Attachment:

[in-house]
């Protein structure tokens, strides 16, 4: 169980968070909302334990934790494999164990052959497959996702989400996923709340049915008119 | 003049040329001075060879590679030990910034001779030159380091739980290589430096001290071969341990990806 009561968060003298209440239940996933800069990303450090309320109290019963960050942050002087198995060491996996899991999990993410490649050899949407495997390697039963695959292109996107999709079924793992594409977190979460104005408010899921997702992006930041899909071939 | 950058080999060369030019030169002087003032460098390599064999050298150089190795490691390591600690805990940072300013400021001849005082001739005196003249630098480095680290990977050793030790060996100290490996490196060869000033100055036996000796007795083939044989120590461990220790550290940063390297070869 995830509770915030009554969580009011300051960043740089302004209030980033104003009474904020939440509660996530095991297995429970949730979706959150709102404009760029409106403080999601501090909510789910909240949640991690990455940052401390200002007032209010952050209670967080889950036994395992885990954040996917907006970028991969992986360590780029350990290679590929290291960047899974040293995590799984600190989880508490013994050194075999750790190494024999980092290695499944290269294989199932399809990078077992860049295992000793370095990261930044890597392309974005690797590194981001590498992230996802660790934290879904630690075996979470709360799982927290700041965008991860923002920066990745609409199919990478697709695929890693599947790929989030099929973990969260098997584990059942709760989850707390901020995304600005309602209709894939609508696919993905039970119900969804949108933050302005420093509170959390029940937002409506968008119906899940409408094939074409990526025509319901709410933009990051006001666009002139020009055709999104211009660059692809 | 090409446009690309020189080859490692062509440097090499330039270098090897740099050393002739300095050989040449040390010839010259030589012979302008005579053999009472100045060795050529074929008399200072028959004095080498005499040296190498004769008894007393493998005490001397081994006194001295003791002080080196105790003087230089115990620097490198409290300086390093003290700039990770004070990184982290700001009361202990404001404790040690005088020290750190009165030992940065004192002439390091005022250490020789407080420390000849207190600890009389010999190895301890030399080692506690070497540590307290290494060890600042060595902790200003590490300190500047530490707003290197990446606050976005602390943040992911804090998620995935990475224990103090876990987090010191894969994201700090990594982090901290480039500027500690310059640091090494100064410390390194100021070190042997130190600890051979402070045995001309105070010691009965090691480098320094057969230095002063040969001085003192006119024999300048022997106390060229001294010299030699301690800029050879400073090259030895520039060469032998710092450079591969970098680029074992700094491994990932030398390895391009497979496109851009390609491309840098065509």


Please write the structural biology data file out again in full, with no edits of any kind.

[in-house]
């Protein structure tokens, strides 16, 4: 169980968070909302334990934790494999164990052959497959996702989400996923709340049915008119 | 003049040329001075060879590679030990910034001779030159380091739980290589430096001290071969341990990806 009561968060003298209440239940996933800069990303450090309320109290019963960050942050002087198995060491996996899991999990993410490649050899949407495997390697039963695959292109996107999709079924793992594409977190979460104005408010899921997702992006930041899909071939 | 950058080999060369030019030169002087003032460098390599064999050298150089190795490691390591600690805990940072300013400021001849005082001739005196003249630098480095680290990977050793030790060996100290490996490196060869000033100055036996000796007795083939044989120590461990220790550290940063390297070869 995830509770915030009554969580009011300051960043740089302004209030980033104003009474904020939440509660996530095991297995429970949730979706959150709102404009760029409106403080999601501090909510789910909240949640991690990455940052401390200002007032209010952050209670967080889950036994395992885990954040996917907006970028991969992986360590780029350990290679590929290291960047899974040293995590799984600190989880508490013994050194075999750790190494024999980092290695499944290269294989199932399809990078077992860049295992000793370095990261930044890597392309974005690797590194981001590498992230996802660790934290879904630690075996979470709360799982927290700041965008991860923002920066990745609409199919990478697709695929890693599947790929989030099929973990969260098997584990059942709760989850707390901020995304600005309602209709894939609508696919993905039970119900969804949108933050302005420093509170959390029940937002409506968008119906899940409408094939074409990526025509319901709410933009990051006001666009002139020009055709999104211009660059692809 | 090409446009690309020189080859490692062509440097090499330039270098090897740099050393002739300095050989040449040390010839010259030589012979302008005579053999009472100045060795050529074929008399200072028959004095080498005499040296190498004769008894007393493998005490001397081994006194001295003791002080080196105790003087230089115990620097490198409290300086390093003290700039990770004070990184982290700001009361202990404001404790040690005088020290750190009165030992940065004192002439390091005022250490020789407080420390000849207190600890009389010999190895301890030399080692506690070497540590307290290494060890600042060595902790200003590490300190500047530490707003290197990446606050976005602390943040992911804090998620995935990475224990103090876990987090010191894969994201700090990594982090901290480039500027500690310059640091090494100064410390390194100021070190042997130190600890051979402070045995001309105070010691009965090691480098320094057969230095002063040969001085003192006119024999300048022997106390060229001294010299030699301690800029050879400073090259030895520039060469032998710092450079591969970098680029074992700094491994990932030398390895391009497979496109851009390609491309840098065509």